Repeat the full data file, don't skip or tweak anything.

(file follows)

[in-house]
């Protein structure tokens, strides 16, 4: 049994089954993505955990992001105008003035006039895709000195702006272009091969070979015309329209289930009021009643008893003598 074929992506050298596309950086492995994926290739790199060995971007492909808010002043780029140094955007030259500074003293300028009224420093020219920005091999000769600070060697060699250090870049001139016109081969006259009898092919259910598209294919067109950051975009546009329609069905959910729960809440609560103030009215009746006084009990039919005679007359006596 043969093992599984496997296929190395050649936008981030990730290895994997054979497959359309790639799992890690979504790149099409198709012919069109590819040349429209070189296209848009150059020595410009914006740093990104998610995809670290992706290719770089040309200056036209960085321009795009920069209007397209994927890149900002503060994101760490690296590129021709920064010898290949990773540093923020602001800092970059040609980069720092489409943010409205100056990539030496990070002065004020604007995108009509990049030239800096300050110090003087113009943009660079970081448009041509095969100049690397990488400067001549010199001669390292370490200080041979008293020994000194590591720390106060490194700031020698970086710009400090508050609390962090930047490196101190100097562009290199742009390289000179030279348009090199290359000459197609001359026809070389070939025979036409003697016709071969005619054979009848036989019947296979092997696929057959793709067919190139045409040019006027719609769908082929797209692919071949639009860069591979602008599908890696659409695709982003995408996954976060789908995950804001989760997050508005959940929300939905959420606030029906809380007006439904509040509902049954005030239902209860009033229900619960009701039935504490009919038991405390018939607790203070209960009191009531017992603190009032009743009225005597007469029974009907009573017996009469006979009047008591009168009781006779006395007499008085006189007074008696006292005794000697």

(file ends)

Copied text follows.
[in-house]
């Protein structure tokens, strides 16, 4: 049994089954993505955990992001105008003035006039895709000195702006272009091969070979015309329209289930009021009643008893003598 074929992506050298596309950086492995994926290739790199060995971007492909808010002043780029140094955007030259500074003293300028009224420093020219920005091999000769600070060697060699250090870049001139016109081969006259009898092919259910598209294919067109950051975009546009329609069905959910729960809440609560103030009215009746006084009990039919005679007359006596 043969093992599984496997296929190395050649936008981030990730290895994997054979497959359309790639799992890690979504790149099409198709012919069109590819040349429209070189296209848009150059020595410009914006740093990104998610995809670290992706290719770089040309200056036209960085321009795009920069209007397209994927890149900002503060994101760490690296590129021709920064010898290949990773540093923020602001800092970059040609980069720092489409943010409205100056990539030496990070002065004020604007995108009509990049030239800096300050110090003087113009943009660079970081448009041509095969100049690397990488400067001549010199001669390292370490200080041979008293020994000194590591720390106060490194700031020698970086710009400090508050609390962090930047490196101190100097562009290199742009390289000179030279348009090199290359000459197609001359026809070389070939025979036409003697016709071969005619054979009848036989019947296979092997696929057959793709067919190139045409040019006027719609769908082929797209692919071949639009860069591979602008599908890696659409695709982003995408996954976060789908995950804001989760997050508005959940929300939905959420606030029906809380007006439904509040509902049954005030239902209860009033229900619960009701039935504490009919038991405390018939607790203070209960009191009531017992603190009032009743009225005597007469029974009907009573017996009469006979009047008591009168009781006779006395007499008085006189007074008696006292005794000697």